“Family First” no more as party joins Cory’s conservatives

Family First will cease operating from today after the party agreed to join Cory Bernardi’s Australian Conservatives, but the “merger” has cost the group a federal senator.

Apr 26, 2017, updated Apr 26, 2017
Cory Bernardi (right) announcing the "merger" with Family First today, joined by Dennis Hood (centre) and Rob Brokenshire. Photo: Tony Lewis/InDaily

Cory Bernardi (right) announcing the "merger" with Family First today, joined by Dennis Hood (centre) and Rob Brokenshire. Photo: Tony Lewis/InDaily

News broke late yesterday that Family First, founded in South Australia in 2001 by pentecostal pastor Andrew Evans, would join forces with Senator Cory Bernardi’s fledgling Australian Conservatives party.

Family First’s two sitting South Australian MPs, Dennis Hood and Rob Brokenshire, will become Australian Conservatives members under the deal.

The pair fronted a press conference with Bernardi in Adelaide this morning and revealed the Family First party would cease to operate from today.

However, the decision has come at a cost, with Family First’s only federal representative, Lucy Gichuhi, deciding against joining the Australian Conservatives.

“We have reached out our hardest to her but for some reason she has decided to go it alone,” Evans told ABC Radio Adelaide this morning.

He said she gave no explanation of why she didn’t want to join the Australian Conservatives, however Bernardi later claimed Gichuhi’s decision had been a matter of “timing” and that she needed to “get her head around” the job of Senator.

Bernardi said today that merger talks between the parties began well before Gichuhi’s appointment, and he wished her well on her career.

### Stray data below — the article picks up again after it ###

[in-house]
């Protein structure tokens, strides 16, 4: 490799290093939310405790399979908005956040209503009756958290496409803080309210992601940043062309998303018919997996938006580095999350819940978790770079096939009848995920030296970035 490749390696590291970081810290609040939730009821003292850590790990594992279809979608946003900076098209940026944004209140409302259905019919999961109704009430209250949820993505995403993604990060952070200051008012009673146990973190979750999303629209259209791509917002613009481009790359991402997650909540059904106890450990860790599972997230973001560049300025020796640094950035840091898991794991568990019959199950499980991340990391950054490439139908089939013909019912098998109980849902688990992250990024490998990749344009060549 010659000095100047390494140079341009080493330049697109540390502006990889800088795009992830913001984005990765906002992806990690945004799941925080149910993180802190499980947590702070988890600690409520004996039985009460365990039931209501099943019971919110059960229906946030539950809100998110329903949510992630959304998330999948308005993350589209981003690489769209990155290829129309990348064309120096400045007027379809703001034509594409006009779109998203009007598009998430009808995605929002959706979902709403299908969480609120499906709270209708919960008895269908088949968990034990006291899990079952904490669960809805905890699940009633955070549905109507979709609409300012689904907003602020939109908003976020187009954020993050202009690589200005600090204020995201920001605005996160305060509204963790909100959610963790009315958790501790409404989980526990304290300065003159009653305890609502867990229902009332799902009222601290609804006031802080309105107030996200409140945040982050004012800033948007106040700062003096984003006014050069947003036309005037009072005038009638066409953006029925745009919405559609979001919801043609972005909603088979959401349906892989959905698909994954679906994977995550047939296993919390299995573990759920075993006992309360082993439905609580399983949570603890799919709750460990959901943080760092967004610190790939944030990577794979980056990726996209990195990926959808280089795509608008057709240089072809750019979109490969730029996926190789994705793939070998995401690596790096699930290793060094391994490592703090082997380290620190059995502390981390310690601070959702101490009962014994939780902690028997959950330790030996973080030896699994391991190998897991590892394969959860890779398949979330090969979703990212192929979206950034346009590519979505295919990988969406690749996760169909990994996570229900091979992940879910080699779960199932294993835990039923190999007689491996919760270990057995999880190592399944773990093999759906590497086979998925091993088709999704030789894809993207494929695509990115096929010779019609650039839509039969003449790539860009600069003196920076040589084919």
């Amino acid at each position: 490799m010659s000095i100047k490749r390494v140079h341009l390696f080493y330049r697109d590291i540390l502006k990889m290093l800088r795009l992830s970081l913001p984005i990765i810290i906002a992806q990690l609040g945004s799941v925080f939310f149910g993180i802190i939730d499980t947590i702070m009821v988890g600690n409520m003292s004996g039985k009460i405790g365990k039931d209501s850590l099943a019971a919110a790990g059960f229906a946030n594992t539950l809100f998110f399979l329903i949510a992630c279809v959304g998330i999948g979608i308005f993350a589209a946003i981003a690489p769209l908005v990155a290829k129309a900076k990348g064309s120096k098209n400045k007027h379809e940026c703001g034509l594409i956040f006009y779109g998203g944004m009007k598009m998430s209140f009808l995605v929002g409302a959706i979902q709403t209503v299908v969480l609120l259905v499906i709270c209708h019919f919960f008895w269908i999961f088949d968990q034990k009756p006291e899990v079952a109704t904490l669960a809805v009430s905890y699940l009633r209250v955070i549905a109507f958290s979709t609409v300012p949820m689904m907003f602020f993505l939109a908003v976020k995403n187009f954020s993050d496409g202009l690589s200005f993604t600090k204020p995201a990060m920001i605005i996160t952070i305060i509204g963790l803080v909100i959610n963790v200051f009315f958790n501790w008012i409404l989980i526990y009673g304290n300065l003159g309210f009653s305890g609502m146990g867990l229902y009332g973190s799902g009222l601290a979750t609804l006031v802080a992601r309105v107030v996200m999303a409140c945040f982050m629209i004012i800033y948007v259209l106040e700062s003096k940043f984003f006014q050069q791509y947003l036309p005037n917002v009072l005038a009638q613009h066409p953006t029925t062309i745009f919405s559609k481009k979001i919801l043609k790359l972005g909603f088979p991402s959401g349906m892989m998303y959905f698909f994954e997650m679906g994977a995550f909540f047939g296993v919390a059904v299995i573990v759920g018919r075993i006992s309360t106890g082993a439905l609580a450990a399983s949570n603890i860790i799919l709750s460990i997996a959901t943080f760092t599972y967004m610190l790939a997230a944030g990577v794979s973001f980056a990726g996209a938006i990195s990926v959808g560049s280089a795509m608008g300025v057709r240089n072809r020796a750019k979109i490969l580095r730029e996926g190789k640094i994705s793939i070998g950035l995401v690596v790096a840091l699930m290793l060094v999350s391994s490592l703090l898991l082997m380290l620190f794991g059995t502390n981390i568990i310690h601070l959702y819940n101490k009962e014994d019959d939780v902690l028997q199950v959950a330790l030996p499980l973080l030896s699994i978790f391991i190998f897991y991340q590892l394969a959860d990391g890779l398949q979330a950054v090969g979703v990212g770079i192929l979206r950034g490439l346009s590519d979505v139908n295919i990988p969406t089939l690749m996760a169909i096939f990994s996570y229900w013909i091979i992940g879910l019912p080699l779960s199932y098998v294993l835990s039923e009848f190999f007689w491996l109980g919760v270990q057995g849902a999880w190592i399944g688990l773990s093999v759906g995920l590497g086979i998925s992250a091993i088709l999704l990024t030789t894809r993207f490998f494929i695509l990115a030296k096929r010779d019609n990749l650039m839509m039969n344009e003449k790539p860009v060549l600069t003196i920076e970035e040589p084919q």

He told a press conference in Adelaide that the parties were united by their “founding principles of supporting stronger families… and rebuilding civil society”.

“Our shared values have forged a very strong bond,” he said.

“Together our movement will be stronger than if we go it alone,” he said, adding that he hoped it would not be the last amalgamation of minor conservative parties.

He declared the party now represented “thousands upon thousands of paid members” with “millions of potential Australian Conservative (voters) out there”.

The Australian Conservatives would seek to register with all of the state electoral commissions, but Bernardi would not commit to contesting every state election.

South Australian Family First leader Dennis Hood said today was “a great day for Family First”.

“The conservative side of politics has been fractured,” he said.

“Today’s announcement brings (conservatives) together.”

He said the state executives of Family First voted unanimously in favour of the merger, which will see the end of the “Family First” party name from today.

Family First’s other state member, Rob Brokenshire, also welcomed the merger.

“It’s not about populist politics,” he said. “It’s about what is best to take South Australia and Australia forward.

“The silent majority of people are fed up with political correctness.”

Gichuhi has shown herself to be media shy in the past week since the High Court confirmed her as a replacement for Family First’s Bob Day, who stood down as a senator last year following the collapse of his home building empire.